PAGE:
• Yes grades and pressure can tear someone apart..That’s terrible. I’m sorry.

  • cynthiamvoss says:

    Thank you for sharing your memories of your friend. It is a touching story, and I’m sorry for your loss.

  • How sad! What a terrible reason for ending a life. Sorry you don’t have more of the physical memories, but sounds like she’ll always be in your heart.
    I’ll be posting for the blogfest on Monday.

  • When I opened up the page and saw the picture, I thought this was about some happy picnic time, but as I read the content, I was quite shocked. However, being in India, I do keep listening to such news all the time which is heart-breaking. Young lives carelessly giving up, so easy. I used to be like that, and sometimes I do give up easily, but I always believe that you always get a second chance and that is when you can change things the way you want it. Thanks for sharing your cherished object with us.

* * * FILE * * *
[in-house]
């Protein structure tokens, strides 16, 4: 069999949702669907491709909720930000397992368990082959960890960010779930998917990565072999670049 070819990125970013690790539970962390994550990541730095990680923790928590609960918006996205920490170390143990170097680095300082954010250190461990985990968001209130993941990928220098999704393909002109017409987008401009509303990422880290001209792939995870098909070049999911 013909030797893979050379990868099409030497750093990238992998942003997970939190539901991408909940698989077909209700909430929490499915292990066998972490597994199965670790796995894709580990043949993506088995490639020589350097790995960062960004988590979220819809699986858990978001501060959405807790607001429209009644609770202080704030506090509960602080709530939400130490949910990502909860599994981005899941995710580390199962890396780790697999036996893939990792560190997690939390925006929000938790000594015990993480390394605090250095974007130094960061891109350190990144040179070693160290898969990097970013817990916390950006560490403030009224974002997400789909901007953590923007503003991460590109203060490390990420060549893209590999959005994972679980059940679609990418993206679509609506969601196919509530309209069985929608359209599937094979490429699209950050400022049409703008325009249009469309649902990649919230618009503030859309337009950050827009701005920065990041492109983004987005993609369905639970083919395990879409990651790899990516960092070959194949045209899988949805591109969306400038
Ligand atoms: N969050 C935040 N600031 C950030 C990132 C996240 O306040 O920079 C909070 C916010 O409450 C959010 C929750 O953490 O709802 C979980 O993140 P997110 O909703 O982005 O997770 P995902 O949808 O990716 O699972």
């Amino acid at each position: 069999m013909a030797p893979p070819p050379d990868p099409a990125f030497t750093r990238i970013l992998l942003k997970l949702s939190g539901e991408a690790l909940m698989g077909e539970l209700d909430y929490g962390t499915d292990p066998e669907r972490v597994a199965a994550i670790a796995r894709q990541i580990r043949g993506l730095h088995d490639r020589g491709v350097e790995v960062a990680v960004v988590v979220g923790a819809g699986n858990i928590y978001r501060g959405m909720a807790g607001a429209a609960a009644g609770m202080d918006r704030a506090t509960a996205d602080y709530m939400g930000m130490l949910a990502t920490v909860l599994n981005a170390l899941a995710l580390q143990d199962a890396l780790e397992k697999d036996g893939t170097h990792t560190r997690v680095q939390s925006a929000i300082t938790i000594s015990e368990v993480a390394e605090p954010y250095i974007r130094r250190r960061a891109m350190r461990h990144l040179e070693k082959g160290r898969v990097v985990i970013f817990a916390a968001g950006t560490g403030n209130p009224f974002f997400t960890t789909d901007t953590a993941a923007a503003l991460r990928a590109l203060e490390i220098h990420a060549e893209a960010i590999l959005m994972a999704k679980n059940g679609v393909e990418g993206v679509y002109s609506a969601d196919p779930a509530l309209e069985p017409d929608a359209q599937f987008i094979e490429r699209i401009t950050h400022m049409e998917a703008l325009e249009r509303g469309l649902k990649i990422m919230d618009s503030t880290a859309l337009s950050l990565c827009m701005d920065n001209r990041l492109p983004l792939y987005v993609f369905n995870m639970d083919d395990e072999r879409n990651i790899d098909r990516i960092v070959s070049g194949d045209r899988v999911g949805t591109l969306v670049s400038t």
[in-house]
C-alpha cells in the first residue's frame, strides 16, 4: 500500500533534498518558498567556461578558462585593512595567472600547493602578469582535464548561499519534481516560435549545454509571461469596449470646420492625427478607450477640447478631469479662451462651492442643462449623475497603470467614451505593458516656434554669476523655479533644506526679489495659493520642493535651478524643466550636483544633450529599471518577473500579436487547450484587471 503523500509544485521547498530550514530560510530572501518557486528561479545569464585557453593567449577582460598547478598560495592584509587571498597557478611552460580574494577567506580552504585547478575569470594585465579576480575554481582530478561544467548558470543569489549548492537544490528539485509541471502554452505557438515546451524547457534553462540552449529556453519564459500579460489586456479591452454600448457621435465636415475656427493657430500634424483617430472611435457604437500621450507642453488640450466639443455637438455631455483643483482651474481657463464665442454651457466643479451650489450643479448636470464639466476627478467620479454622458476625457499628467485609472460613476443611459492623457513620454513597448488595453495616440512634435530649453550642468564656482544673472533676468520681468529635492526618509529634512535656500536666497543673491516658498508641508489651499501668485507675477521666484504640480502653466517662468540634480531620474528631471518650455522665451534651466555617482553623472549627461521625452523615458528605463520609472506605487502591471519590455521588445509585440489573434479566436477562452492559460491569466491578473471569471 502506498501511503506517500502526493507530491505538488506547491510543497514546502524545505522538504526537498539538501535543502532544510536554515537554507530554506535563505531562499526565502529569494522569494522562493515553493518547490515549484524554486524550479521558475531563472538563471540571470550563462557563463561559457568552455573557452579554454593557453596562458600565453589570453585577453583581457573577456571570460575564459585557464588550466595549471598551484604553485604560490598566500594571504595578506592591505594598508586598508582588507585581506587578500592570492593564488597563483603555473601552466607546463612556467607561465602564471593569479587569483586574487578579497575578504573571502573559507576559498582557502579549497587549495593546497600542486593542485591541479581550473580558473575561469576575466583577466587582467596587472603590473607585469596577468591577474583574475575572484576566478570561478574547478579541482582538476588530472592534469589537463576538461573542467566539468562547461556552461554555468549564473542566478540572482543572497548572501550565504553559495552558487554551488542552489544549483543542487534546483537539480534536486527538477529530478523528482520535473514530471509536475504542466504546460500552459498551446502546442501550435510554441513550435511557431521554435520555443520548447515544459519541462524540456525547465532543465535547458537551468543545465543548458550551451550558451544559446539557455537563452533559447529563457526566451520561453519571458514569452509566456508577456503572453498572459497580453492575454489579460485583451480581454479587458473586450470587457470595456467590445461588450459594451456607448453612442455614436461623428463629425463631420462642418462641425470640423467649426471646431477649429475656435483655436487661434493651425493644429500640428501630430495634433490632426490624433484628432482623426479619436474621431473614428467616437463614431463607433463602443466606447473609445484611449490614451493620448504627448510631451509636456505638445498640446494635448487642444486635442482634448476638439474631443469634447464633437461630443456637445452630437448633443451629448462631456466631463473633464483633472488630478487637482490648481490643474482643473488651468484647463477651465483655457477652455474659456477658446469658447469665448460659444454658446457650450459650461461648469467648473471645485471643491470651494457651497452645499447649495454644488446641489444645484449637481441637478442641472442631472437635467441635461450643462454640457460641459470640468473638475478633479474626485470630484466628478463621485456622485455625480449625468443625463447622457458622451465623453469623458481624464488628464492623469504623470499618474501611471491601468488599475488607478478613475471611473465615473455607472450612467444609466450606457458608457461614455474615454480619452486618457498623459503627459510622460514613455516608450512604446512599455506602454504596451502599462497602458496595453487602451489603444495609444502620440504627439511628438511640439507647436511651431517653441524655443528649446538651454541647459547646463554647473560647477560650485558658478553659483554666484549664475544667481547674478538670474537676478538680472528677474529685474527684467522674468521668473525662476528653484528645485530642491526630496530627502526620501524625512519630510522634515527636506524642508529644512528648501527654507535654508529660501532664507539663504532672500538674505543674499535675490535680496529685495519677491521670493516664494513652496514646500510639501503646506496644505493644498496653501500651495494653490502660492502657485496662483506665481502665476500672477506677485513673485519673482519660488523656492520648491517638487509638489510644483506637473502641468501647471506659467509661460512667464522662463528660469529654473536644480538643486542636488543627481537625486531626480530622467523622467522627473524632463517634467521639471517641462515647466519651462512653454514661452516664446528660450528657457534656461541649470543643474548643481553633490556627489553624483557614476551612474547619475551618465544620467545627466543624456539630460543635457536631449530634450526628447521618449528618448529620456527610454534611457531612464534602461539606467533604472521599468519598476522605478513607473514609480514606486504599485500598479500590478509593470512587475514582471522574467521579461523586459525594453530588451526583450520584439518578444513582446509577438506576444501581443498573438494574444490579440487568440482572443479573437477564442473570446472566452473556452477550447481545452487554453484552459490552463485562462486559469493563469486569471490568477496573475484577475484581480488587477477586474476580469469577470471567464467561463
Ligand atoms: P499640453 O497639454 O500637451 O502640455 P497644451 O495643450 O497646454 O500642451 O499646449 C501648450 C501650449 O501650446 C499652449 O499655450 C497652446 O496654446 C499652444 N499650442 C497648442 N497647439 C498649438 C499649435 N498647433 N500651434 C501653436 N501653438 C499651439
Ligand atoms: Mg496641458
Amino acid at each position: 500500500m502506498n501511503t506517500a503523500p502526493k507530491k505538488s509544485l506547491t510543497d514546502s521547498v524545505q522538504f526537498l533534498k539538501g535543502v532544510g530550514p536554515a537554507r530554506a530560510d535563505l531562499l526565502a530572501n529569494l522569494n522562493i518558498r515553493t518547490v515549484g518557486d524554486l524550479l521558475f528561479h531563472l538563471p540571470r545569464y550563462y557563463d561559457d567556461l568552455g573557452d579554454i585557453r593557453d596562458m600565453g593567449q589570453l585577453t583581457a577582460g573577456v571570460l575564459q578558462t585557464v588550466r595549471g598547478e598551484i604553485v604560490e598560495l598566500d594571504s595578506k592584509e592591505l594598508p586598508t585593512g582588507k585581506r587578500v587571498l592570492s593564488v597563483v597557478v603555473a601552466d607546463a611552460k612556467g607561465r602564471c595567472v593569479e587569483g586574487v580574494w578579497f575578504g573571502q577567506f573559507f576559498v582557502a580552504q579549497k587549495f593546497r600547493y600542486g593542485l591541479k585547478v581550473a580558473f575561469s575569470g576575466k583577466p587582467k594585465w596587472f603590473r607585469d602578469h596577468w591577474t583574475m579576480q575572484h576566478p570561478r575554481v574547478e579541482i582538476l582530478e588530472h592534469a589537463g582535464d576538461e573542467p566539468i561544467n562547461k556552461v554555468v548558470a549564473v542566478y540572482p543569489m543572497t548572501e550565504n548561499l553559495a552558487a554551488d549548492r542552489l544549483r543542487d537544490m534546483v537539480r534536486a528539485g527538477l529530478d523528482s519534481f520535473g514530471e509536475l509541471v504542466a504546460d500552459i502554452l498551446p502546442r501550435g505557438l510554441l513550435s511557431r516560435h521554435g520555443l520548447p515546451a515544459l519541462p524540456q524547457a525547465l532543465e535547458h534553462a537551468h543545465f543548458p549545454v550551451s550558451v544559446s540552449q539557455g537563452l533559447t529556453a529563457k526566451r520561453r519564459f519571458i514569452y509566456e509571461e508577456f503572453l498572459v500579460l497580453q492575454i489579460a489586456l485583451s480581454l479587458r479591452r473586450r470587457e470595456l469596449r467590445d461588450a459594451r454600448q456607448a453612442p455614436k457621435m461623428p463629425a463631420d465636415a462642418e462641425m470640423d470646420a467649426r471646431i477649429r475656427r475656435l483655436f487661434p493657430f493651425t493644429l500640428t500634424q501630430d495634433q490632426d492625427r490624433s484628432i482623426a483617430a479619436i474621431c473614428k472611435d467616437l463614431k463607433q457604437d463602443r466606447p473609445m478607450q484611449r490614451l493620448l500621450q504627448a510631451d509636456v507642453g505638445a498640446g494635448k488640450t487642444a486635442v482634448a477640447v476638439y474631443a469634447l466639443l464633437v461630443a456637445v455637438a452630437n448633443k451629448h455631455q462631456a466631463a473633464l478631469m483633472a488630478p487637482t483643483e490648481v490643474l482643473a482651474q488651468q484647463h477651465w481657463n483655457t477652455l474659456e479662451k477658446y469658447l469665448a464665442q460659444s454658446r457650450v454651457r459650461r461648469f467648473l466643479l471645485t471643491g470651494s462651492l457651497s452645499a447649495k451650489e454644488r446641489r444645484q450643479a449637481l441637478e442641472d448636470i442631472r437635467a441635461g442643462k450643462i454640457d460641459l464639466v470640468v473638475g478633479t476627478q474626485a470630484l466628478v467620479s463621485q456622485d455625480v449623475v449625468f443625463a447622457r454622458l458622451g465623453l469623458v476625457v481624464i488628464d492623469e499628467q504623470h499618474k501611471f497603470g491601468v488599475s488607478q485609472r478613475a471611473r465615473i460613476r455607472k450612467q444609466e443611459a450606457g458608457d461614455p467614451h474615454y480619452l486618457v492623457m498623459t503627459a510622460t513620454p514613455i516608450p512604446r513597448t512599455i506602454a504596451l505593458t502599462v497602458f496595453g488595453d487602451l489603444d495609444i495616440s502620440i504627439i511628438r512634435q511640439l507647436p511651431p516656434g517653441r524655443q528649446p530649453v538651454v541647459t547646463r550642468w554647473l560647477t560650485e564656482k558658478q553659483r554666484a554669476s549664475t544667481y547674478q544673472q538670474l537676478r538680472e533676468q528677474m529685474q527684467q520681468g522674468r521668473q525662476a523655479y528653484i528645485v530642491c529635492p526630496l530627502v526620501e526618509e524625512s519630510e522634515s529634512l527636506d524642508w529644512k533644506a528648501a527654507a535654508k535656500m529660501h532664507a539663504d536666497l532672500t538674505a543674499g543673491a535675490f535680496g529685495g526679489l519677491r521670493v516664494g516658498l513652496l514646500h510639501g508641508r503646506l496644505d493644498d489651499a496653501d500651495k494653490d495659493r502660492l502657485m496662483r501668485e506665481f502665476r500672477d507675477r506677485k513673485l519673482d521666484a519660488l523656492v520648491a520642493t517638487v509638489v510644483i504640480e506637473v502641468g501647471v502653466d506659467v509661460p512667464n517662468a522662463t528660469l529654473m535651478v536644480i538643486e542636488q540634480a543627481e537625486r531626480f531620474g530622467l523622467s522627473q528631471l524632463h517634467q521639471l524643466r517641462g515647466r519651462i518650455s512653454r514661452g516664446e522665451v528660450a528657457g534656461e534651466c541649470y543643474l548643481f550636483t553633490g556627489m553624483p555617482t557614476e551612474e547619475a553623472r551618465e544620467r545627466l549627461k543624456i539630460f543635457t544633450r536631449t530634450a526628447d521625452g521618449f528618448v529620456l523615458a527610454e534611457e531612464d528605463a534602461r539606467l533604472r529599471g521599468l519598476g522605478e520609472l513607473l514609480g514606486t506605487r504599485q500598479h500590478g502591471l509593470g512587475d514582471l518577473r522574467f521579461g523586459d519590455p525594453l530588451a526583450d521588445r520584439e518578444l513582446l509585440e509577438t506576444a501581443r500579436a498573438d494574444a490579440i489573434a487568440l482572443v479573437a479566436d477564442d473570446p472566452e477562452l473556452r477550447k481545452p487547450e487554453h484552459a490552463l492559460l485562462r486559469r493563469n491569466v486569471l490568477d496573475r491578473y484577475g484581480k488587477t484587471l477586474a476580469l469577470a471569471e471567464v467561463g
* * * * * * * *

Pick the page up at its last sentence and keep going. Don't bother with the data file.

• Damyanti says:

      I don’t know if she gave up, or if she just wasn’t given the right perspective on life. In our times, the pressure to succeed can be so unrelenting. Thanks for your thoughts, Sharukh, and for cohosting with me.

      • I can understand that. If you read my Cherished blog you will know it. However, I looked at it differently. The pressure to make my mother happy was higher than passing with flying colours.

  • This is a jewel – my heart’s moved far beyond anything I might find words to express. But you both feel very close.

    • Damyanti says: